I’ll be honest; I misspent much of my youth at various festivals around the country, in an up all night, kipping drunkenly in your tent during the daytime if you were lucky, shivering with trench-foot if you weren’t, kind of way.
Those were the festivals you dreaded and longed for in equal measure. The funniest, nuttiest times with your mates, the bank of memories that despite the savage over-indulgence that went alongside it, seem indelibly stamped on my brain. I can remember the lines that made us laugh for six hours and they still seem funny now.
I can remember seeing Primal Scream in the rain, The Cure in a thunderstorm, Pulp at a blistering Glastonbury where everyone got sunburned.
This summer I’ve got my (very muddy) festival boots on again, 3 in the last week, 7 over the whole summer and not one camping experience in that whole time.
It’s very different turning up to festivals as a daytime visitor with kids in tow but, gotta say, I’ve loved every second of it.
I love arriving with nothing but a wristband and a pocket full of cash. I love sipping cider in front of the main stage, or watching my children shrieking from the top of the big wheel. I like the mix of people you meet - crusties, middle class parents, even the vomiting teens. Yep, I'm a born again festival groupie.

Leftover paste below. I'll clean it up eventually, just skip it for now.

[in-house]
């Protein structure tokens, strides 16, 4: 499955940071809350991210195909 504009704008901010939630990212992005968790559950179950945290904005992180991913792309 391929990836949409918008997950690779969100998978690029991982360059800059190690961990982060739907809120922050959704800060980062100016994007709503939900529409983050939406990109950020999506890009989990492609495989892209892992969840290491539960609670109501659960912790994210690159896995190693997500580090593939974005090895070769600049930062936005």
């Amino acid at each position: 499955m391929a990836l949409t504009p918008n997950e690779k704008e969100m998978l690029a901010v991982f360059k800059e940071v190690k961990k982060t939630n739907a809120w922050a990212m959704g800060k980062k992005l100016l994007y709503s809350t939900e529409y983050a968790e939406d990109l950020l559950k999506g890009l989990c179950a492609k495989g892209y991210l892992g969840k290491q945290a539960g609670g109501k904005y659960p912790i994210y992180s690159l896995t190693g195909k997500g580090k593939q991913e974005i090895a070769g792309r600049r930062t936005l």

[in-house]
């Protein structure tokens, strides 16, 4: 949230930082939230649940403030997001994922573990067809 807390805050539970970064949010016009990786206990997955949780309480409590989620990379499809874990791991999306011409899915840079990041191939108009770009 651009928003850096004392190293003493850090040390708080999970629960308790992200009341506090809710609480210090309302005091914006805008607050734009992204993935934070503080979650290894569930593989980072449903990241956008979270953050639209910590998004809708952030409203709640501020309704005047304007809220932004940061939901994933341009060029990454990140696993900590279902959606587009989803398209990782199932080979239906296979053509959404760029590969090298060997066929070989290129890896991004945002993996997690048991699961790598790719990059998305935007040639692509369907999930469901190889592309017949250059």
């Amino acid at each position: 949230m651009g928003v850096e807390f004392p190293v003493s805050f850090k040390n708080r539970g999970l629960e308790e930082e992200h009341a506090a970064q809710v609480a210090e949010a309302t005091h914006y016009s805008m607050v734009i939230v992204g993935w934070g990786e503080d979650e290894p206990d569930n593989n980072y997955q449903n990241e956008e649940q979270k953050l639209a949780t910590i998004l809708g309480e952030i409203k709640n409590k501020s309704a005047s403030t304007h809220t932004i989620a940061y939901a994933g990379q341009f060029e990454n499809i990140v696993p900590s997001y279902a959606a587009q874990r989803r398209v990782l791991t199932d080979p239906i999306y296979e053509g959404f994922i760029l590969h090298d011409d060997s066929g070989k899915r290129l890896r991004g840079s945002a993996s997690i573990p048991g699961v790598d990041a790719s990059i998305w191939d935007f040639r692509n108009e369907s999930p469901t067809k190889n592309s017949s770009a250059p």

It’s been interesting too seeing how completely different the festivals are – they may all be based in the West Country but each one had a unique identity.
Larmer Tree was just so civilised despite torrential rain, flooding and inches of mud, this is one place where I could possibly even face up to camping. The food is amazing, the crowds are peaceful, it's safe to let your children roam.
Camp Bestival is a brilliantly organised family fun-zone, kids kipping in trailers while their parents rocked out to Adam and the Ants and were briefly transported back to teenagedom again.
Boardmasters, admittedly brought me up sharp. I knew this one was for kids but not quite to what extent that would prove the case. Think hoardes of teenagers, swilling sweet pear cider and moshing to Dizzee Rascal. My children loved it, I just felt pretty old.
Then there was Beautiful Days which might sneakingly be my favourite of the summer. From the moment you arrive, you realise this one is going to be different. Every single person we met was friendly from the security to those working the bar. I loved the backstage bar decked out like a speakeasy club and (apparently) a mad party zone with DJs til 3 am. The whole festival is like a mini Glastonbury. I loved the madness that was totally unmanufactured but still unthreatening. A group of five male pirates pogoing in the mid-afternoon sun whilst sharing a flagon of rum.
And then there was Strummer of Love, a one-off boutique event to celebrate the amazing life of Joe Strummer which concluded with Mick Jones and friends performing songs from The Clash for an unforgettable, you should have been there, night.
Now it's just Bestival to go and we're dabbling with the idea of leaving the kids behind and camping for this weekend of notoriously hedonistic mayhem on the Isle of Wight. But, I think, deep down we both know that's just asking for trouble......